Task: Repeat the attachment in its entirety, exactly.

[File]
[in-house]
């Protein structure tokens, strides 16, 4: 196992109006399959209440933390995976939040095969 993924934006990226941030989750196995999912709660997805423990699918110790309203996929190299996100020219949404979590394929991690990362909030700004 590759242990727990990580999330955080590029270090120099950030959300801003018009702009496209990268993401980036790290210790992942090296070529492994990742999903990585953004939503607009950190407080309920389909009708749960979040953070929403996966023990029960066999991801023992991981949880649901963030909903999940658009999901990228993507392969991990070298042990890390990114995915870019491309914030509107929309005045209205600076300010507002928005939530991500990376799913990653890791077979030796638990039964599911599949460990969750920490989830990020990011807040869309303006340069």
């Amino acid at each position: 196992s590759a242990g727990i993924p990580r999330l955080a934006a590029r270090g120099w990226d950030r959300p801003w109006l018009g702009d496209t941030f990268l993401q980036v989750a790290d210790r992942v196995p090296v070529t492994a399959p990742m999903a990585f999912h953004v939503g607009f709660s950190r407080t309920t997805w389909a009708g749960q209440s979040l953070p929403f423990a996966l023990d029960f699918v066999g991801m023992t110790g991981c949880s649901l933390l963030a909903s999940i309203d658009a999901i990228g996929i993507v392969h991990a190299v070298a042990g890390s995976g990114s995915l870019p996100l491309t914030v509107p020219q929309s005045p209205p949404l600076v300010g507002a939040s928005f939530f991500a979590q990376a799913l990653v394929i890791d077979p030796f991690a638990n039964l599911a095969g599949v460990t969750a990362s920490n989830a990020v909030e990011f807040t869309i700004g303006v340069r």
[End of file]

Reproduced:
[in-house]
């Protein structure tokens, strides 16, 4: 196992109006399959209440933390995976939040095969 993924934006990226941030989750196995999912709660997805423990699918110790309203996929190299996100020219949404979590394929991690990362909030700004 590759242990727990990580999330955080590029270090120099950030959300801003018009702009496209990268993401980036790290210790992942090296070529492994990742999903990585953004939503607009950190407080309920389909009708749960979040953070929403996966023990029960066999991801023992991981949880649901963030909903999940658009999901990228993507392969991990070298042990890390990114995915870019491309914030509107929309005045209205600076300010507002928005939530991500990376799913990653890791077979030796638990039964599911599949460990969750920490989830990020990011807040869309303006340069």
């Amino acid at each position: 196992s590759a242990g727990i993924p990580r999330l955080a934006a590029r270090g120099w990226d950030r959300p801003w109006l018009g702009d496209t941030f990268l993401q980036v989750a790290d210790r992942v196995p090296v070529t492994a399959p990742m999903a990585f999912h953004v939503g607009f709660s950190r407080t309920t997805w389909a009708g749960q209440s979040l953070p929403f423990a996966l023990d029960f699918v066999g991801m023992t110790g991981c949880s649901l933390l963030a909903s999940i309203d658009a999901i990228g996929i993507v392969h991990a190299v070298a042990g890390s995976g990114s995915l870019p996100l491309t914030v509107p020219q929309s005045p209205p949404l600076v300010g507002a939040s928005f939530f991500a979590q990376a799913l990653v394929i890791d077979p030796f991690a638990n039964l599911a095969g599949v460990t969750a990362s920490n989830a990020v909030e990011f807040t869309i700004g303006v340069r």